Editors from Goal.com USA and Goal.com Canada run through their predictions ahead of the start of the 2013 MLS season.
What you'll find below is the player or team that garnered the most votes in each category, a quick breakdown who else picked up votes, and a majority opinion written by one of the six voters:
MLS MVP: Thierry Henry, New York Red Bulls
Only two other players recived votes in this category, and Henry was the only player to pick up multiple votes, pulling in four. Chris Wondolowski and Mauro Rosales each also had a nomination.
Avi Creditor's take on Henry as MVP: A finalist for MVP last season, Henry is coming off a 15-goal, 12-assist campaign and should have no problem replicating, or even exceeding, those numbers for a club that put the quality around him that should be conducive to a top-class showing.
Rookie of the Year: Kyle Bekker, Toronto FC
Bekker and Andrew Farrell both pulled multiple votes, with Bekker edging out the New England Revolution defender. The overriding theme seemed to be that both rookies would get enough playing time and be effective enough to be in consideration. Erik Hurtado of Vancouver also picked up a vote.
Goal.com Canada's Rudi Schuller's take on Bekker for ROY: Total homer pick by me, but he'll get lots of playing time in a position where TFC needs help, so why not?
Golden Boot: Chris Wondolowski, San Jose Earthquakes
It's hard to argue against a guy that is coming off the season that Wondolowski had in 2012, but the vote was close. Robbie Keane pulled two votes and Eddie Johnson earned one, with both expected to play big parts for good teams.
Keith Hickey's take on Wondolowski's Golden Boot chances: Last season, Wondo became the third player to win a second golden boot in MLS (Taylor Twellman and Jeff Cunningham being the others), and my money is on him to become the first player to win it two years in a row and the first to win three total.
Best New Foreign Signing: Nigel Reo-Coker, Vancouver Whitecaps
With plenty of options, this vote got split across five players. Reo-Coker was the only person to pull multiple votes, but Portland's Diego Valeri, New York's Juninho, pending Seattle Sounders arrival Obafemi Martins (his imminent signing from Levante is not yet complete, but his potential should he join MLS is high) and Sporting Kansas City's Claudio Bieler were all mentioned as well.
Allen Ramsey's take on Reo-Coker: Here's a player that has plenty of class through the middle of the park, is a ball winner and isn't so old that you should expect him to have just two or three good years left. The more Reo-Cokers MLS gets, the better the level of play will be in the league.
Breakout Player: Darren Mattocks, Vancouver Whitecaps
LA Galaxy and U.S. U-20 forward Jose Villarreal and San Jose Earthquakes forward Mike Fucito picked up single votes, but after Mattocks showed flashes of how good he could be last year, the majority feels that he is primed to bust loose.
Seth Vertelney's take on why Mattocks will have a big season: Watch how good he can be without any bizarre cooking accidents taking away two months of his season.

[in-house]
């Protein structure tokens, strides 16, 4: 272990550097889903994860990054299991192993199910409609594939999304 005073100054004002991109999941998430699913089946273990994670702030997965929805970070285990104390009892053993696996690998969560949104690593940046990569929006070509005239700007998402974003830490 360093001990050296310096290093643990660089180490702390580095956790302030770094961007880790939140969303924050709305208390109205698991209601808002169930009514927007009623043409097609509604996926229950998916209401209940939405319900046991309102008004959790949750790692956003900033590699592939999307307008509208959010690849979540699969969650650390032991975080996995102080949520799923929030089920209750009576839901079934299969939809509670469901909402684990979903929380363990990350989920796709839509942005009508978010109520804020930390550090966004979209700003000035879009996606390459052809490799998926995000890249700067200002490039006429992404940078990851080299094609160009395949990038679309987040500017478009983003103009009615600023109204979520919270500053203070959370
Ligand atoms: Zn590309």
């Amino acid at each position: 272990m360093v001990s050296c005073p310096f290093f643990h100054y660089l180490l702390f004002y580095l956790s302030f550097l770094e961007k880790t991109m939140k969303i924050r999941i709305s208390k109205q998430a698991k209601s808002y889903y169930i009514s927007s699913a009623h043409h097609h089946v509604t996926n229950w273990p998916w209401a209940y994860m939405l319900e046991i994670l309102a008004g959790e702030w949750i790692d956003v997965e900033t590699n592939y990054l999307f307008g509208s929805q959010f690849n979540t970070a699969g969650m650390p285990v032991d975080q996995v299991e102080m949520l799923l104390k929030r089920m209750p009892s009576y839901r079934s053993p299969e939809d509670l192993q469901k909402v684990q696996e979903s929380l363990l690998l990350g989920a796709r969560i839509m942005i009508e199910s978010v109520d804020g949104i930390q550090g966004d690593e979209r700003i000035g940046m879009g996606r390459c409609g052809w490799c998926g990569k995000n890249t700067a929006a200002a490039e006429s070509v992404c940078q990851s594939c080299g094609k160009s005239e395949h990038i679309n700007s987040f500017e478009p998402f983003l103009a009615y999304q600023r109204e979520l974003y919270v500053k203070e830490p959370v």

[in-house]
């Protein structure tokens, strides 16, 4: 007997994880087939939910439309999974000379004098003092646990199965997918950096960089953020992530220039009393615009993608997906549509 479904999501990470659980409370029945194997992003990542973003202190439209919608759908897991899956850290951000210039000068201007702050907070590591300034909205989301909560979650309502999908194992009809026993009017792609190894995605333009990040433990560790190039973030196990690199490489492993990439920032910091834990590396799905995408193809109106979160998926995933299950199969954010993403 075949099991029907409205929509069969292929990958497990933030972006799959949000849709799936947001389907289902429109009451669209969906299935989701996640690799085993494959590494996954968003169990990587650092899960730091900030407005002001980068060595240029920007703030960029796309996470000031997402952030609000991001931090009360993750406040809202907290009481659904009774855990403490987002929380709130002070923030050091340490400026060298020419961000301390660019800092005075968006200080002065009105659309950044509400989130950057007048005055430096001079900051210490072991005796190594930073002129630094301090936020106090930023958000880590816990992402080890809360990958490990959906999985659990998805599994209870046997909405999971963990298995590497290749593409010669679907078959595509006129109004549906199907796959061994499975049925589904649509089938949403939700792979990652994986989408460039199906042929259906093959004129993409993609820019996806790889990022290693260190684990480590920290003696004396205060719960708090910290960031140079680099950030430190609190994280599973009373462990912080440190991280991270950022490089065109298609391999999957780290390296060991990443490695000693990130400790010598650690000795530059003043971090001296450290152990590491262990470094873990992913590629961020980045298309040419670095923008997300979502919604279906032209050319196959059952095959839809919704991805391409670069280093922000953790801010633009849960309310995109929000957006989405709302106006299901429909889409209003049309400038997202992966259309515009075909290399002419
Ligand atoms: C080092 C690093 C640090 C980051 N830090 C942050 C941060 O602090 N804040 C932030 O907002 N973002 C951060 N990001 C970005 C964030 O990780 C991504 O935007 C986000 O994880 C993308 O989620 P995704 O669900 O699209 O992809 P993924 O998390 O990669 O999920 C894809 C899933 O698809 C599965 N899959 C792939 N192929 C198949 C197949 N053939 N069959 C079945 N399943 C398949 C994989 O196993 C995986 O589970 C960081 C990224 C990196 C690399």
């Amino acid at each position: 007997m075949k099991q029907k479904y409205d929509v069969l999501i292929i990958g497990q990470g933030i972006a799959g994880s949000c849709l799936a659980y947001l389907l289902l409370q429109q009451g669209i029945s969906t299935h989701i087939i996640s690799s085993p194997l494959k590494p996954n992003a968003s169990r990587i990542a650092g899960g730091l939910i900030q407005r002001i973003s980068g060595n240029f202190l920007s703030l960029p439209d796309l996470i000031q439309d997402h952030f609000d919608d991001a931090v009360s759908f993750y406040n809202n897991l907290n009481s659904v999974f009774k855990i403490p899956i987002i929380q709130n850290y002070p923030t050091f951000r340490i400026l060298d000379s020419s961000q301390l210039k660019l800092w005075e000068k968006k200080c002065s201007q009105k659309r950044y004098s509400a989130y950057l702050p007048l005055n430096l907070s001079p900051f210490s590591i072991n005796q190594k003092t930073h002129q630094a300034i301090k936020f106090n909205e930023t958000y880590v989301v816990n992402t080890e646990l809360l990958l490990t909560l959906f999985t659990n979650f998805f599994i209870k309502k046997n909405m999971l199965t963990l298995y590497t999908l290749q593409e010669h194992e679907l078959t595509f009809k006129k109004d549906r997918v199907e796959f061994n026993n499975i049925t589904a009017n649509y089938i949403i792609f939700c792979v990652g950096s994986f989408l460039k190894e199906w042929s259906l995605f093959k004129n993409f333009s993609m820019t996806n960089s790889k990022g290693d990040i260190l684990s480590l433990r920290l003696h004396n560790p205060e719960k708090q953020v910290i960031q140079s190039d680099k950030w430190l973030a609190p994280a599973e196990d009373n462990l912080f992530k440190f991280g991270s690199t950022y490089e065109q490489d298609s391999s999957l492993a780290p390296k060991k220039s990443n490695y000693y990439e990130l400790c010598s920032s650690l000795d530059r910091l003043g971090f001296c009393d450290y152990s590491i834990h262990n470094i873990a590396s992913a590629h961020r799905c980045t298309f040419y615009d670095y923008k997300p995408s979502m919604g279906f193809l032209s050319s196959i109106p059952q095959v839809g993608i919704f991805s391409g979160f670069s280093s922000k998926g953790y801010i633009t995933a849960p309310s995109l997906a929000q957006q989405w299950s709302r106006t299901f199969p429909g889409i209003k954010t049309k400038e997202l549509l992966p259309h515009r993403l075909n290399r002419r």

Comeback Player: Robbie Findley, Real Salt Lake
As is the case with MLS' loose definition of the award, it does not only have to go to a player returning from major injury, as evidenced by Eddie Johnson winning the honors last season. Conor Casey, Carlos Ruiz, Danny Koevermans and Benny Feilhaber all pulled votes, with Findley winning on the strength of being the only player picked twice.
Alex Labidou's take on Findley's return to RSL: This is usually the most ambiguous award of the postseason, so my money is on Findley. Returning to RSL's system should pay big dividends for the former United States international.
Supporters' Shield: Seattle Sounders FC
Sporting Kansas City, Seattle and New York all grabbed votes, but the Sounders took the split over SKC, with New York picking up one selection.
Allen Ramsey's take on the Sounders' outlook: Attacking talent, a midfield that can not only supply service and join in the attack, but break up play and win balls, and a defense that should be able to hold its own against the powers in the West. What more does Seattle need?
Team under the most pressure: Toronto FC
TFC, a team with very low expectations around the league, beat out two teams with high expectations in New York and Seattle, to win this vote going away.
Rudi's Schuller's take on the pressure in Toronto: The once boisterous fanbase has dwindled and become restless, and TFC is under a ton of pressure to at least show signs of life in order to stay relevant in a city where the other sports franchises are finally looking competitive again.
Most improved team: New England Revolution
Once again the vote was split. Vancouver, Montreal, Colorado, Portland each picked up one vote, with two votes going to New England.
Keith Hickey on why the Revs will be better in 2013: That the Revs scored just 39 goals last year is mind-boggling, considering the attacking talent they have available. A full year with no injuries, and Jay Heaps should have no problem getting goals out of a talented crew of Jerry Bengston, Lee Nguyen, and Kelyn Rowe (in addition to Saer Sene when he returns from his torn ACL).
MLS Cup winner: Houston Dynamo
Despite Seattle and Sporting Kansas City taking most of the votes for the Supporters' Shield, both were way behind Houston in the voting for which team would be crowned as champion. Houston picked up three votes, with SKC, Seattle and New York each pulling one. Perhaps surprisingly, two-time defending champion LA wasn't shown any love.
Avi Creditor's take on the Dynamo's title chances:With no major defections, shrewd additions in Omar Cummings, Eric Brunner and Andrew Driver, full seasons of Oscar Boniek Garcia and Giles Barnes and a playoff-tested squad to boot, the Dynamo will put the past two MLS Cup failures in the rear-view mirror by hoisting the trophy this season.